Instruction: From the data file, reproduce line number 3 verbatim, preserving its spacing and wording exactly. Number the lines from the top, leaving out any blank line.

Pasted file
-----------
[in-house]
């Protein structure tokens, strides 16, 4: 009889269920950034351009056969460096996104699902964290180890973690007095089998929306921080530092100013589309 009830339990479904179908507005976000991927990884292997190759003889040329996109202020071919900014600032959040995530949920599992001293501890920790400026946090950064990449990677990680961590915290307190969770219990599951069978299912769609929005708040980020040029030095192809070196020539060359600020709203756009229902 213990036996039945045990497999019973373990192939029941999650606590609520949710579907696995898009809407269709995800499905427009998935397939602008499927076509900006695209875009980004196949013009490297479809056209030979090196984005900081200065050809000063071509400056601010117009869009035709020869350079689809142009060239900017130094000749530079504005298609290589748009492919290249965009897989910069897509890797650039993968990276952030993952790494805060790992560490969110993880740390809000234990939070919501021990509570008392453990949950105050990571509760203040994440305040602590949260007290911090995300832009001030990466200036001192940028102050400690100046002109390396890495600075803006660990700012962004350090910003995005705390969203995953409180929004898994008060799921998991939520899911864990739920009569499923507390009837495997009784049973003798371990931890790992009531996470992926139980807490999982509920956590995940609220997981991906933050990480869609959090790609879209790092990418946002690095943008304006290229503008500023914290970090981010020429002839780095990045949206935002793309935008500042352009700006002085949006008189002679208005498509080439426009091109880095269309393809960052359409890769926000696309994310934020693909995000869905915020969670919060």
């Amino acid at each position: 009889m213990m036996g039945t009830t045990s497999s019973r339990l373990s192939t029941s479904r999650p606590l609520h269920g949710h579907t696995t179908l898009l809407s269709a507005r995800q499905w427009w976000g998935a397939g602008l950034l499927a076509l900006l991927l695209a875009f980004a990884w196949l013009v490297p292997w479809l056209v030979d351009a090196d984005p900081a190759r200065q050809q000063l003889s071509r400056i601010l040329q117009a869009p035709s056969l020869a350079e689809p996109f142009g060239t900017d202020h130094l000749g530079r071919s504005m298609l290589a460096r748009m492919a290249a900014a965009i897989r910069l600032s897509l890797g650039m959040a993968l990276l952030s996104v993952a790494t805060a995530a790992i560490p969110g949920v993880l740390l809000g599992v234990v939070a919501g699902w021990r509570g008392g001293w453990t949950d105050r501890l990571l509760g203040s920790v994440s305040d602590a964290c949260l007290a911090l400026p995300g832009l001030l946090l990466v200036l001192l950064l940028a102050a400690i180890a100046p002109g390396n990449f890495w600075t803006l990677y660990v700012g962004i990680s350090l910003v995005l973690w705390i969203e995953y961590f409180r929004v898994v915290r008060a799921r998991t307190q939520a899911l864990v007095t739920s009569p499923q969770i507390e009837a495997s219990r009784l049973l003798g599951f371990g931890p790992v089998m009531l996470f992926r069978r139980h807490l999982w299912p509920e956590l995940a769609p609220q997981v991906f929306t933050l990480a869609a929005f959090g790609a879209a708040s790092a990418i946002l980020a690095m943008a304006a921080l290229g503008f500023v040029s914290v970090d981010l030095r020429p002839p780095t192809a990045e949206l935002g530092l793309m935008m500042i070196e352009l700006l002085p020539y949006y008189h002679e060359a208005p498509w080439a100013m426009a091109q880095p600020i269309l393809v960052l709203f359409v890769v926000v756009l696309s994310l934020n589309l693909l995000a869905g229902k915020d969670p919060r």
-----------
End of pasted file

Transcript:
């Amino acid at each position: 009889m213990m036996g039945t009830t045990s497999s019973r339990l373990s192939t029941s479904r999650p606590l609520h269920g949710h579907t696995t179908l898009l809407s269709a507005r995800q499905w427009w976000g998935a397939g602008l950034l499927a076509l900006l991927l695209a875009f980004a990884w196949l013009v490297p292997w479809l056209v030979d351009a090196d984005p900081a190759r200065q050809q000063l003889s071509r400056i601010l040329q117009a869009p035709s056969l020869a350079e689809p996109f142009g060239t900017d202020h130094l000749g530079r071919s504005m298609l290589a460096r748009m492919a290249a900014a965009i897989r910069l600032s897509l890797g650039m959040a993968l990276l952030s996104v993952a790494t805060a995530a790992i560490p969110g949920v993880l740390l809000g599992v234990v939070a919501g699902w021990r509570g008392g001293w453990t949950d105050r501890l990571l509760g203040s920790v994440s305040d602590a964290c949260l007290a911090l400026p995300g832009l001030l946090l990466v200036l001192l950064l940028a102050a400690i180890a100046p002109g390396n990449f890495w600075t803006l990677y660990v700012g962004i990680s350090l910003v995005l973690w705390i969203e995953y961590f409180r929004v898994v915290r008060a799921r998991t307190q939520a899911l864990v007095t739920s009569p499923q969770i507390e009837a495997s219990r009784l049973l003798g599951f371990g931890p790992v089998m009531l996470f992926r069978r139980h807490l999982w299912p509920e956590l995940a769609p609220q997981v991906f929306t933050l990480a869609a929005f959090g790609a879209a708040s790092a990418i946002l980020a690095m943008a304006a921080l290229g503008f500023v040029s914290v970090d981010l030095r020429p002839p780095t192809a990045e949206l935002g530092l793309m935008m500042i070196e352009l700006l002085p020539y949006y008189h002679e060359a208005p498509w080439a100013m426009a091109q880095p600020i269309l393809v960052l709203f359409v890769v926000v756009l696309s994310l934020n589309l693909l995000a869905g229902k915020d969670p919060r």